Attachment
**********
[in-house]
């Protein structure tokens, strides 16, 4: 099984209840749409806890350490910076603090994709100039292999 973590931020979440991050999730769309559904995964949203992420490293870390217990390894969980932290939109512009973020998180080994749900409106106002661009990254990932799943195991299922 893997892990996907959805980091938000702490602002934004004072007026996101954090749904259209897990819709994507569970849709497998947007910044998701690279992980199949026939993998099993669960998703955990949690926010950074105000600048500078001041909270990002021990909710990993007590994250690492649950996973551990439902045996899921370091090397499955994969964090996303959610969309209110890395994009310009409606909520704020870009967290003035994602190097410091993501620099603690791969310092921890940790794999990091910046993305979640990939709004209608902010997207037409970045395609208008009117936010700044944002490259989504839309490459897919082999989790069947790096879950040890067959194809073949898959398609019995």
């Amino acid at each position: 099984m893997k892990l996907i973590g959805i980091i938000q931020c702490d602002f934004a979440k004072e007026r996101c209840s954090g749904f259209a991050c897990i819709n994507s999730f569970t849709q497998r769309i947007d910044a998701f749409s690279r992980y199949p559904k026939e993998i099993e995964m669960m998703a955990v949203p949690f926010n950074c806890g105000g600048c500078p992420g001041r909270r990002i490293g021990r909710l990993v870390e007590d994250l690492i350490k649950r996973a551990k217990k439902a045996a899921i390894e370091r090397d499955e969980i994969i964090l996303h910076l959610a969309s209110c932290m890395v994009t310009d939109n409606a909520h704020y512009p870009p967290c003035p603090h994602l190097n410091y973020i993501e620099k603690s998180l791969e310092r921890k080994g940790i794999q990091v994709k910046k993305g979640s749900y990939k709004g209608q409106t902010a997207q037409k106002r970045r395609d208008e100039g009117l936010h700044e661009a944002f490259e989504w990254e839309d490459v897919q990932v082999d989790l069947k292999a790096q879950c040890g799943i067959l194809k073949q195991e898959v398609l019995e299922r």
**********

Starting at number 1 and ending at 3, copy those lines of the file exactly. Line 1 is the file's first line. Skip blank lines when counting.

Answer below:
[in-house]
């Protein structure tokens, strides 16, 4: 099984209840749409806890350490910076603090994709100039292999 973590931020979440991050999730769309559904995964949203992420490293870390217990390894969980932290939109512009973020998180080994749900409106106002661009990254990932799943195991299922 893997892990996907959805980091938000702490602002934004004072007026996101954090749904259209897990819709994507569970849709497998947007910044998701690279992980199949026939993998099993669960998703955990949690926010950074105000600048500078001041909270990002021990909710990993007590994250690492649950996973551990439902045996899921370091090397499955994969964090996303959610969309209110890395994009310009409606909520704020870009967290003035994602190097410091993501620099603690791969310092921890940790794999990091910046993305979640990939709004209608902010997207037409970045395609208008009117936010700044944002490259989504839309490459897919082999989790069947790096879950040890067959194809073949898959398609019995």
């Amino acid at each position: 099984m893997k892990l996907i973590g959805i980091i938000q931020c702490d602002f934004a979440k004072e007026r996101c209840s954090g749904f259209a991050c897990i819709n994507s999730f569970t849709q497998r769309i947007d910044a998701f749409s690279r992980y199949p559904k026939e993998i099993e995964m669960m998703a955990v949203p949690f926010n950074c806890g105000g600048c500078p992420g001041r909270r990002i490293g021990r909710l990993v870390e007590d994250l690492i350490k649950r996973a551990k217990k439902a045996a899921i390894e370091r090397d499955e969980i994969i964090l996303h910076l959610a969309s209110c932290m890395v994009t310009d939109n409606a909520h704020y512009p870009p967290c003035p603090h994602l190097n410091y973020i993501e620099k603690s998180l791969e310092r921890k080994g940790i794999q990091v994709k910046k993305g979640s749900y990939k709004g209608q409106t902010a997207q037409k106002r970045r395609d208008e100039g009117l936010h700044e661009a944002f490259e989504w990254e839309d490459v897919q990932v082999d989790l069947k292999a790096q879950c040890g799943i067959l194809k073949q195991e898959v398609l019995e299922r």